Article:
LOS ANGELES (AP) – The board of the J. Paul Getty Trust has formed a special committee to investigate claims that its world-renowned museum purchased looted art and its chief executive spent lavishly with tax-exempt funds.

The committee announced Saturday will include five members of the board but not the trust’s chief executive, Barry Munitz, who pledged “full support for this effort,” the Getty said in a statement.

The special committee will examine the trust’s policies and procedures and make recommendations to the full board.

The $9-billion trust and its J. Paul Getty museum are under intense scrutiny: The Greek and Italian governments have claimed the museum bought ancient artworks that had been smuggled out of those countries. The museum has denied wrongdoing but in 1999 it returned three pieces to Italy, including a fifth century B.C. drinking cup.

The creation of the committee reflects a commitment to meet “all legal requirements as well as the highest ethical standards while carrying out the trust’s mission,” John Biggs, chairman of the trust’s board and head of the new committee, said in a statement.

Trial resumes next month in Rome for the museum’s former antiquities curator, Marion True, who is accused of helping the museum acquire about 40 archaeological treasures stolen from private collections or dug up illicitly. She has denied the charges.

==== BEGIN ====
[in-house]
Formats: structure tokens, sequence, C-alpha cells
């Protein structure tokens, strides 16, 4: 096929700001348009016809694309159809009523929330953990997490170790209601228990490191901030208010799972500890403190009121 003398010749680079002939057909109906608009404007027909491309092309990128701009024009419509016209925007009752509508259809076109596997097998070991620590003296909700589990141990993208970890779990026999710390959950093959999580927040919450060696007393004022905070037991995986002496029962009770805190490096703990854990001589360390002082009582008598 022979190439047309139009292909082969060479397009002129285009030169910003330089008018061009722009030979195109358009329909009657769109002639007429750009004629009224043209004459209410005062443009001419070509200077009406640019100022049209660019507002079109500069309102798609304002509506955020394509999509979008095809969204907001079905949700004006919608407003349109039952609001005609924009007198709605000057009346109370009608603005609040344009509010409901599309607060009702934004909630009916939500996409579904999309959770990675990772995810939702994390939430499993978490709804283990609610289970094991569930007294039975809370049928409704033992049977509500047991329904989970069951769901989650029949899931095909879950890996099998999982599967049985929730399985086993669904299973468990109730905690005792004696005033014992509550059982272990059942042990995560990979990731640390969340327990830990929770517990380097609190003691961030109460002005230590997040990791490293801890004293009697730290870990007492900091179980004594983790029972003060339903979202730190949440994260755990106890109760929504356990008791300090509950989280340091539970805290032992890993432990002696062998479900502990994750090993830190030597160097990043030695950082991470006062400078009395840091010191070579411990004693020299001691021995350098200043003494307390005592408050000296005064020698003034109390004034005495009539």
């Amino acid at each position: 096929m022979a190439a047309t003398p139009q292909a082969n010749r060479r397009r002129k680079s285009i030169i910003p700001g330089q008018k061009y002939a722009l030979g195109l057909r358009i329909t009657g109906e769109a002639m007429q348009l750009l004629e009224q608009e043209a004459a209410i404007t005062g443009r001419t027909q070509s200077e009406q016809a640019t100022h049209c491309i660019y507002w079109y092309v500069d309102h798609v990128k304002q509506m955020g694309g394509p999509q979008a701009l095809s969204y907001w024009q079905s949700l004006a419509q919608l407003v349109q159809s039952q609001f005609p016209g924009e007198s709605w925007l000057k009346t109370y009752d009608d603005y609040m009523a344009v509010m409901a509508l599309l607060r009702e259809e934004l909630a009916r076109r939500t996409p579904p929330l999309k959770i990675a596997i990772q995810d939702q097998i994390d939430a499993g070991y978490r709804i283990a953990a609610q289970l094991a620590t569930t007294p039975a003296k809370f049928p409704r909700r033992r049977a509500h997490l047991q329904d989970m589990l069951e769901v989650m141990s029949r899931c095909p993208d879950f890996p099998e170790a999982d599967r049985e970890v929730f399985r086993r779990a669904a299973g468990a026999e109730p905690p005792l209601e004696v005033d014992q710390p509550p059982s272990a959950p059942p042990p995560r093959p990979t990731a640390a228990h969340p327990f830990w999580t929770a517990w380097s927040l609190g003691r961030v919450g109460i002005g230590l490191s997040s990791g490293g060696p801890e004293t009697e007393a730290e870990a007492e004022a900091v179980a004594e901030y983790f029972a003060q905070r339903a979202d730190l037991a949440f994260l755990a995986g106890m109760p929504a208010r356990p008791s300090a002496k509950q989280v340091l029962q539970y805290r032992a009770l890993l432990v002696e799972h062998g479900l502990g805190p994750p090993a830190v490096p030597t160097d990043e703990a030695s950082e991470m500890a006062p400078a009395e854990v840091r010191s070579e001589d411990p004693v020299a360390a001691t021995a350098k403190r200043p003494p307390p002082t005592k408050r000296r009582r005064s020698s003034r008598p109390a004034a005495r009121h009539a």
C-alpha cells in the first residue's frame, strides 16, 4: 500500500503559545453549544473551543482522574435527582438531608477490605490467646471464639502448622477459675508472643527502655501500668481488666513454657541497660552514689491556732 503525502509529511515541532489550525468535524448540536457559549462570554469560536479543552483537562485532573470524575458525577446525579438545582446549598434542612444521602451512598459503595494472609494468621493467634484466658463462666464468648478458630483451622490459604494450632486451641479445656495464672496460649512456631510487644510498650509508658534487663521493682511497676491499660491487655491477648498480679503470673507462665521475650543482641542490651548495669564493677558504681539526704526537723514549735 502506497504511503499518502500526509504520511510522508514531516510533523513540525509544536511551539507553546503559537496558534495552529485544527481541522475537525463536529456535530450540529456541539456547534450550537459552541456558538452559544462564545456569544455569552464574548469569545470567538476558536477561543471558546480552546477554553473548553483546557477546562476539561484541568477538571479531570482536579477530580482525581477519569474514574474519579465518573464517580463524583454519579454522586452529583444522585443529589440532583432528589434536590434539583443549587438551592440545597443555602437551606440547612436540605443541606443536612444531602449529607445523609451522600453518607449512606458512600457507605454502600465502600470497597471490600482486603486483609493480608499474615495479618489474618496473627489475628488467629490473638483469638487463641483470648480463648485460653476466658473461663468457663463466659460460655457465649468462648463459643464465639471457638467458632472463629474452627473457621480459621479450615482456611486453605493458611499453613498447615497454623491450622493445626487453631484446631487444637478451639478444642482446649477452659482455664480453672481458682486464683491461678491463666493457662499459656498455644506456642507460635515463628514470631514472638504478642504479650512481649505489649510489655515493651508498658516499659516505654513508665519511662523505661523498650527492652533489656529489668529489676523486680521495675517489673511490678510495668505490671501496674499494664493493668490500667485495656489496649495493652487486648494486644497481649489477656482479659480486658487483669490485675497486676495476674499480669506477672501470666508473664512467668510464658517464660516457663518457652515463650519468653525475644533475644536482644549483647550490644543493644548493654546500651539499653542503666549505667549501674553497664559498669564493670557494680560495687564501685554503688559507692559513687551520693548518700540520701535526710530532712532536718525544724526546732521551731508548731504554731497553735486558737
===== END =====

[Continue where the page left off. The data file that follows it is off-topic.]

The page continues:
Earlier this month, True stepped down from her job after museum officials determined she violated policy by failing to report details of her purchase of a vacation home on a Greek island. True reportedly secured a $400,000 loan for the home with help from one of the Getty’s main suppliers of ancient art.

Meanwhile, the California attorney general’s office is investigating the financial practices of the nonprofit trust.

The Los Angeles Times has reported that Munitz traveled extensively first-class – sometimes with his wife – at Getty expense. The trust also reportedly spent $72,000 on a Porsche Cayenne SUV for Munitz as it was laying off staff and cutting other expenditures.

State and federal law bar nonprofit organizations from using their resources for private benefit.


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